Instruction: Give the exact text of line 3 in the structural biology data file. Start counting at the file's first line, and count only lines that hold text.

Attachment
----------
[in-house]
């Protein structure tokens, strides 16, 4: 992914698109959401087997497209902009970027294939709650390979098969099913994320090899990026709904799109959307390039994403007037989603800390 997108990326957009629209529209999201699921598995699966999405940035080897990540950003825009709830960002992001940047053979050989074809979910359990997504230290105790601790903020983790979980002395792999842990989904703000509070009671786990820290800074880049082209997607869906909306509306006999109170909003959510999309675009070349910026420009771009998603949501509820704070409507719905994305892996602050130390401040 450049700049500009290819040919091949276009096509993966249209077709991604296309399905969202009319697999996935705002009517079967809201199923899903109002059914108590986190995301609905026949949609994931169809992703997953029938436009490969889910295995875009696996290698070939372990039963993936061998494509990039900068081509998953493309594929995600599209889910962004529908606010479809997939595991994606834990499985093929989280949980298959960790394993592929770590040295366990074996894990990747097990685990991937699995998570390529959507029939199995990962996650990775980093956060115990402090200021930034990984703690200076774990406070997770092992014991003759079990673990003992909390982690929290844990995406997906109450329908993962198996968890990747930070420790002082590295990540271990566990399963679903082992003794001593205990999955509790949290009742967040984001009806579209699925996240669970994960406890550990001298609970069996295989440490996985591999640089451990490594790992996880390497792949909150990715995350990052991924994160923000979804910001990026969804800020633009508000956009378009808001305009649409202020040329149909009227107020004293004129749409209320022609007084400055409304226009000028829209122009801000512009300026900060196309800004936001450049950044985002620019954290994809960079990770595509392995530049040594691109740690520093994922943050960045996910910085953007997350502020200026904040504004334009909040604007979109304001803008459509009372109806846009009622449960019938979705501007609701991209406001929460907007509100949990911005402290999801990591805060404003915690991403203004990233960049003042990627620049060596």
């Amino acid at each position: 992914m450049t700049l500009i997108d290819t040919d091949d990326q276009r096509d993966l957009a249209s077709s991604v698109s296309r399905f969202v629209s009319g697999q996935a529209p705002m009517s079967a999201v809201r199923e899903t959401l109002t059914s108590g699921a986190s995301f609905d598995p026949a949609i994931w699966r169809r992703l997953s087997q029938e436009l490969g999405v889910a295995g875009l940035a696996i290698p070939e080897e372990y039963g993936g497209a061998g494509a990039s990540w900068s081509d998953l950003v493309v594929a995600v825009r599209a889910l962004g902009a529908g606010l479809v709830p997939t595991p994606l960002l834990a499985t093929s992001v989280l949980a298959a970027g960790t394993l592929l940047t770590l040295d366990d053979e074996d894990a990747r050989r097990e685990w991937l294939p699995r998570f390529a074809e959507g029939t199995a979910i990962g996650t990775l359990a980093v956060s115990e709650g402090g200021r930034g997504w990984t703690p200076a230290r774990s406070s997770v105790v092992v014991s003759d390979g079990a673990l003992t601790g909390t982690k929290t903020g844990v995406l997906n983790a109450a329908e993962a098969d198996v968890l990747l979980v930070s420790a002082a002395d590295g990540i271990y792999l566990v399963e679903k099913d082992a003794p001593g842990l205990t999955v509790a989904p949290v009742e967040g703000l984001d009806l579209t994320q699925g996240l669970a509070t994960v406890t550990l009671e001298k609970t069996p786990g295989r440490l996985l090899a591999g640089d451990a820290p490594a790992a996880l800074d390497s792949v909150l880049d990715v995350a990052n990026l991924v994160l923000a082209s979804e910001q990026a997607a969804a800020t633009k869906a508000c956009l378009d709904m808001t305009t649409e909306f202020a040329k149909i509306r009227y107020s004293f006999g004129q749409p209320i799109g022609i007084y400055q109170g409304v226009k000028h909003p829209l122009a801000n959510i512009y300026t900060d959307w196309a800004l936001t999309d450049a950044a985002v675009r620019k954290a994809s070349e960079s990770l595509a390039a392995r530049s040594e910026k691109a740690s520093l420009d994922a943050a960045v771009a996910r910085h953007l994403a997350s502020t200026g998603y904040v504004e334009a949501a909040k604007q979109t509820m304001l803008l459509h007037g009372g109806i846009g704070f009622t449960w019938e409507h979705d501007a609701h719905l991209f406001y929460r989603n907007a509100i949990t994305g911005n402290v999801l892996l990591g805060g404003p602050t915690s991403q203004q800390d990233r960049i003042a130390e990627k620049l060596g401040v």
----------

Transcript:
């Amino acid at each position: 992914m450049t700049l500009i997108d290819t040919d091949d990326q276009r096509d993966l957009a249209s077709s991604v698109s296309r399905f969202v629209s009319g697999q996935a529209p705002m009517s079967a999201v809201r199923e899903t959401l109002t059914s108590g699921a986190s995301f609905d598995p026949a949609i994931w699966r169809r992703l997953s087997q029938e436009l490969g999405v889910a295995g875009l940035a696996i290698p070939e080897e372990y039963g993936g497209a061998g494509a990039s990540w900068s081509d998953l950003v493309v594929a995600v825009r599209a889910l962004g902009a529908g606010l479809v709830p997939t595991p994606l960002l834990a499985t093929s992001v989280l949980a298959a970027g960790t394993l592929l940047t770590l040295d366990d053979e074996d894990a990747r050989r097990e685990w991937l294939p699995r998570f390529a074809e959507g029939t199995a979910i990962g996650t990775l359990a980093v956060s115990e709650g402090g200021r930034g997504w990984t703690p200076a230290r774990s406070s997770v105790v092992v014991s003759d390979g079990a673990l003992t601790g909390t982690k929290t903020g844990v995406l997906n983790a109450a329908e993962a098969d198996v968890l990747l979980v930070s420790a002082a002395d590295g990540i271990y792999l566990v399963e679903k099913d082992a003794p001593g842990l205990t999955v509790a989904p949290v009742e967040g703000l984001d009806l579209t994320q699925g996240l669970a509070t994960v406890t550990l009671e001298k609970t069996p786990g295989r440490l996985l090899a591999g640089d451990a820290p490594a790992a996880l800074d390497s792949v909150l880049d990715v995350a990052n990026l991924v994160l923000a082209s979804e910001q990026a997607a969804a800020t633009k869906a508000c956009l378009d709904m808001t305009t649409e909306f202020a040329k149909i509306r009227y107020s004293f006999g004129q749409p209320i799109g022609i007084y400055q109170g409304v226009k000028h909003p829209l122009a801000n959510i512009y300026t900060d959307w196309a800004l936001t999309d450049a950044a985002v675009r620019k954290a994809s070349e960079s990770l595509a390039a392995r530049s040594e910026k691109a740690s520093l420009d994922a943050a960045v771009a996910r910085h953007l994403a997350s502020t200026g998603y904040v504004e334009a949501a909040k604007q979109t509820m304001l803008l459509h007037g009372g109806i846009g704070f009622t449960w019938e409507h979705d501007a609701h719905l991209f406001y929460r989603n907007a509100i949990t994305g911005n402290v999801l892996l990591g805060g404003p602050t915690s991403q203004q800390d990233r960049i003042a130390e990627k620049l060596g401040v």